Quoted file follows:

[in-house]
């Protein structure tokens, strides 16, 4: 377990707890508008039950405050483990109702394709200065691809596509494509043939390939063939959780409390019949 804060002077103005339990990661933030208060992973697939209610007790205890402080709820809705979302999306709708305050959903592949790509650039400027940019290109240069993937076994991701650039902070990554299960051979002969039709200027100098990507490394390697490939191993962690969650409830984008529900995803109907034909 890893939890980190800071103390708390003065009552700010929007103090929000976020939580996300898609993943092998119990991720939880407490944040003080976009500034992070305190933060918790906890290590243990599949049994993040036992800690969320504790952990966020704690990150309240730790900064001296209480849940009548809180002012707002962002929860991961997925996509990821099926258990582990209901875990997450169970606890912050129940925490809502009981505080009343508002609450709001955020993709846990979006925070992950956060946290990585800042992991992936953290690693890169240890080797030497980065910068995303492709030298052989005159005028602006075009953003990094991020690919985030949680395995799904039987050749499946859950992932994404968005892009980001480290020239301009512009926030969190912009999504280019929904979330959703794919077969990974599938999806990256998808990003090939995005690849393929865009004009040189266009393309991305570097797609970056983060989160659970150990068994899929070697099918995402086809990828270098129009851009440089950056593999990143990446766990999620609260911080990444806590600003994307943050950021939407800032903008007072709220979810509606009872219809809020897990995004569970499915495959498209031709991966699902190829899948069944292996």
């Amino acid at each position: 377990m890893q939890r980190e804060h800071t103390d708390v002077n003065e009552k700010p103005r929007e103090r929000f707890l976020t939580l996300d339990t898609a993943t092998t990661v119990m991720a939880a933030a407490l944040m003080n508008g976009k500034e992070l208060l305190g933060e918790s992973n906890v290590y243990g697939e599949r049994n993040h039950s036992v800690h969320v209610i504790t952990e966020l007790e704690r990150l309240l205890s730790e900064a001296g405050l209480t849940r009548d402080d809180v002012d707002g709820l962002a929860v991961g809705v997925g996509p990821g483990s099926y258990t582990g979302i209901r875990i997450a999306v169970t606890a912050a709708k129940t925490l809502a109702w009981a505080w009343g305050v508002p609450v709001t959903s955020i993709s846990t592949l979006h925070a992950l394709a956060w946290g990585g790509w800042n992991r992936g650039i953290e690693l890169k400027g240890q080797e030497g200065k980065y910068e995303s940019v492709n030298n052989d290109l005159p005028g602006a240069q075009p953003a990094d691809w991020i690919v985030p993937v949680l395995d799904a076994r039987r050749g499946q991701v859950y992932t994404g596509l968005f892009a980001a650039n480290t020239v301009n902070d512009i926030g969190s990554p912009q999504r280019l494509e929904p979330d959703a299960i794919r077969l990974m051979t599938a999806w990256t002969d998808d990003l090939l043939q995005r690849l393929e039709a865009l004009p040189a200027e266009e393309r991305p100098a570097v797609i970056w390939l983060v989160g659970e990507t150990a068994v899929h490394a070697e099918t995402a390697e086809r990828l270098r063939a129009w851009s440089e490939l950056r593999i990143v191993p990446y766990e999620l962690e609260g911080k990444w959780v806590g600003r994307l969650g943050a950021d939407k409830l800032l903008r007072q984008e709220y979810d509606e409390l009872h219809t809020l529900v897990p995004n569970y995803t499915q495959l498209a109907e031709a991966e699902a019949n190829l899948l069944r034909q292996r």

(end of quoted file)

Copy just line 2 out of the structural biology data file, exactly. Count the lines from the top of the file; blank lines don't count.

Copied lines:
């Protein structure tokens, strides 16, 4: 377990707890508008039950405050483990109702394709200065691809596509494509043939390939063939959780409390019949 804060002077103005339990990661933030208060992973697939209610007790205890402080709820809705979302999306709708305050959903592949790509650039400027940019290109240069993937076994991701650039902070990554299960051979002969039709200027100098990507490394390697490939191993962690969650409830984008529900995803109907034909 890893939890980190800071103390708390003065009552700010929007103090929000976020939580996300898609993943092998119990991720939880407490944040003080976009500034992070305190933060918790906890290590243990599949049994993040036992800690969320504790952990966020704690990150309240730790900064001296209480849940009548809180002012707002962002929860991961997925996509990821099926258990582990209901875990997450169970606890912050129940925490809502009981505080009343508002609450709001955020993709846990979006925070992950956060946290990585800042992991992936953290690693890169240890080797030497980065910068995303492709030298052989005159005028602006075009953003990094991020690919985030949680395995799904039987050749499946859950992932994404968005892009980001480290020239301009512009926030969190912009999504280019929904979330959703794919077969990974599938999806990256998808990003090939995005690849393929865009004009040189266009393309991305570097797609970056983060989160659970150990068994899929070697099918995402086809990828270098129009851009440089950056593999990143990446766990999620609260911080990444806590600003994307943050950021939407800032903008007072709220979810509606009872219809809020897990995004569970499915495959498209031709991966699902190829899948069944292996």